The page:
Ten Chi, Barbican Theatre, London

 

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The Independent Culture

In Pina Bausch’s series of works inspired by cities, the locations are nearer to the surface in some works than others. If you know Rome, you may recognise more of it in the stylised performances of Viktor.

Anyone can see the Japanese themes and images in Ten Chi. There’s even a moment where one woman chatters through a list of familiar Japanese words. She speaks as though she understands Japanese, but it becomes clear that her vocabulary is limited to “kimono”, “kabuki”, “samurai” and – in desperation – “chopstick”.

As the marathon World Cities 2012 series, performed as part of the London 2012 festival, heads for its mid-point, patterns are starting to emerge. Bausch’s own preoccupations surface repeatedly, but in different forms. If self-image and male-female interactions are regular themes, she has explored them in tones from bitter to fluffy.

In Ten Chi, Bausch plays with Japanese imagery, but stays on the surface of her characters and her host city. Peter Pabst’s set design is dominated a huge whale tail, angled as if breaking a wave, pushing up through the floor of the stage. Towards the end of the first half, white blossom starts to fall over the stage. It goes on falling, white petals snowing down through the interval and right up to the end. It’s a beautiful image, but lacks the transformation of Bausch’s best work.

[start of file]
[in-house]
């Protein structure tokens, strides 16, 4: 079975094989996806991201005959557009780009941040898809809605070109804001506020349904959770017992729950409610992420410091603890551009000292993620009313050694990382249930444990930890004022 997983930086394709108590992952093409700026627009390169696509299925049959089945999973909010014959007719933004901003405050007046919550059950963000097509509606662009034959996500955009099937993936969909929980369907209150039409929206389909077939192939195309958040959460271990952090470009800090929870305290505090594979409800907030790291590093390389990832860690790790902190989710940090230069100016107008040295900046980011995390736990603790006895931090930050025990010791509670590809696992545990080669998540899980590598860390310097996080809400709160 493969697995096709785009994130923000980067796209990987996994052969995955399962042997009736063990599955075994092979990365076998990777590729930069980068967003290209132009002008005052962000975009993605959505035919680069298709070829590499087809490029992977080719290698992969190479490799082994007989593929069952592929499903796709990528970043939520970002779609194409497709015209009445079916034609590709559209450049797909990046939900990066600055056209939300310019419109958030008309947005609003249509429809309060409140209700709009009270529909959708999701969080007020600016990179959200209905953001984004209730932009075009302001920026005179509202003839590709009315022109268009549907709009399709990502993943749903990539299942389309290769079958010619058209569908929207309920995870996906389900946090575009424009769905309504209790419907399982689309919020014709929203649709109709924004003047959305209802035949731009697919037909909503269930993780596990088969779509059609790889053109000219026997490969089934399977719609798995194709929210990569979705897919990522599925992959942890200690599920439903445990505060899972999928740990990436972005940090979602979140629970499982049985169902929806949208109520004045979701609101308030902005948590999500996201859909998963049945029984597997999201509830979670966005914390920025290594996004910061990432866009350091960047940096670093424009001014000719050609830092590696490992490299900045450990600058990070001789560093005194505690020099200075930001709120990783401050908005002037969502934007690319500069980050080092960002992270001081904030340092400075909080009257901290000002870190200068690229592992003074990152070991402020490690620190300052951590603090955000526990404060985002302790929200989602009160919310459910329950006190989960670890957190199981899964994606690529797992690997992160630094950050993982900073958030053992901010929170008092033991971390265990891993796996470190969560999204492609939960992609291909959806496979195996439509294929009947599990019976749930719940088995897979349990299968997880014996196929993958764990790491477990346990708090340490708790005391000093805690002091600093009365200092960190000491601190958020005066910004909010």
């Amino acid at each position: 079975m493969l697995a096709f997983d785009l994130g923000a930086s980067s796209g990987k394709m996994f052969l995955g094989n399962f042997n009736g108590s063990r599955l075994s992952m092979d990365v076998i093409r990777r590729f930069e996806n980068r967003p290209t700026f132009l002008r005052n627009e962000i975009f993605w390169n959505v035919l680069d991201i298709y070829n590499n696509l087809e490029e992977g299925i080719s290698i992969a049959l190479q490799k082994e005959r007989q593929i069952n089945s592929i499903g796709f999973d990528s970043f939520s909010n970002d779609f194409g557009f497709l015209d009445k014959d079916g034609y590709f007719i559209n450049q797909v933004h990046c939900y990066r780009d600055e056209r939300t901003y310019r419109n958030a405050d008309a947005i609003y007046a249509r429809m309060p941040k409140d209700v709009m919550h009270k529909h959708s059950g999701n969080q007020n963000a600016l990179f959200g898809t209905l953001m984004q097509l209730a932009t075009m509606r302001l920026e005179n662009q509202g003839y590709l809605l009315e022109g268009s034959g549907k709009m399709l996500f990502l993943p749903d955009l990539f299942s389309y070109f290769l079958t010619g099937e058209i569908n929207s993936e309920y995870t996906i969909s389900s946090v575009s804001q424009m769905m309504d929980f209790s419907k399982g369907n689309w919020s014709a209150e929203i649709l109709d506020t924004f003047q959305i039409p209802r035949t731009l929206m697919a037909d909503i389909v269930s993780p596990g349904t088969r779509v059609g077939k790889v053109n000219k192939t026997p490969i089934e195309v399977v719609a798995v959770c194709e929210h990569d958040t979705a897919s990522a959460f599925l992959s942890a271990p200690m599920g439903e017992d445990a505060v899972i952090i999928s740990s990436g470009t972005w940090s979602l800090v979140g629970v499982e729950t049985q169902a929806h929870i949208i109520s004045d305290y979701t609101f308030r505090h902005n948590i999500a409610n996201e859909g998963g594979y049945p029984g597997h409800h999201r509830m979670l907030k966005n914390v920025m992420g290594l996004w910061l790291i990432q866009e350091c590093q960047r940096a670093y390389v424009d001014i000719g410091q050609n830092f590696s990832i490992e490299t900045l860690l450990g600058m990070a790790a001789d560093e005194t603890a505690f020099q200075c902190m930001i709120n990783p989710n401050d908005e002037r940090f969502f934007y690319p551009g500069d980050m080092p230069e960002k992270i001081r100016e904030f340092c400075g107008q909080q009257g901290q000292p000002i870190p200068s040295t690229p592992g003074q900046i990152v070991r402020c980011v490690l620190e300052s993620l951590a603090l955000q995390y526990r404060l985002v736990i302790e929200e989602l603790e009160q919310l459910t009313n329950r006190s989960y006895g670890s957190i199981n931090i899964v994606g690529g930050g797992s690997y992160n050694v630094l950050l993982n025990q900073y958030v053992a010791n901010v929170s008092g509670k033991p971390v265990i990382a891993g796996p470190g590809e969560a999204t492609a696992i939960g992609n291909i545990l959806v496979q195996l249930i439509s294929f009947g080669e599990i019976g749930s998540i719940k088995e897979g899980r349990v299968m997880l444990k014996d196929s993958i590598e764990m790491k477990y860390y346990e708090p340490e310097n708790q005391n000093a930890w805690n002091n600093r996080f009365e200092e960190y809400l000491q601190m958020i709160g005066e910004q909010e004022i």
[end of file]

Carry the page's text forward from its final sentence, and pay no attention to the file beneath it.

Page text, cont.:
Some of her images of Japan tip right into cliché. A man explains that his phone is by Sony, his television by Panasonic – on and on through a list of electronic devices and Japanese brand names. There’s no surprise to it.

It’s much more fun when a woman staggers on, her dark hair pulled over her face like a figure from a Japanese horror film, reaching out with blind fingers. Then she flips her hair back and gives her apparent victim a cheeky leer.

Another woman describes her sense of loss in terms of landscape, using rivers, leaves and turning seasons to suggest sadness. Her sorrow becomes comedy: “I forgive spring for returning,” she says, in tones of deep resentment.

The dancers remain vivid and charismatic, and there are clever incidents in Ten Chi. Still, for the first time in this series, Bausch feels like a tourist in her chosen city, content to see the familiar sights.

World Cities 2012 season runs until 9 July. Box office 020 7638 8891

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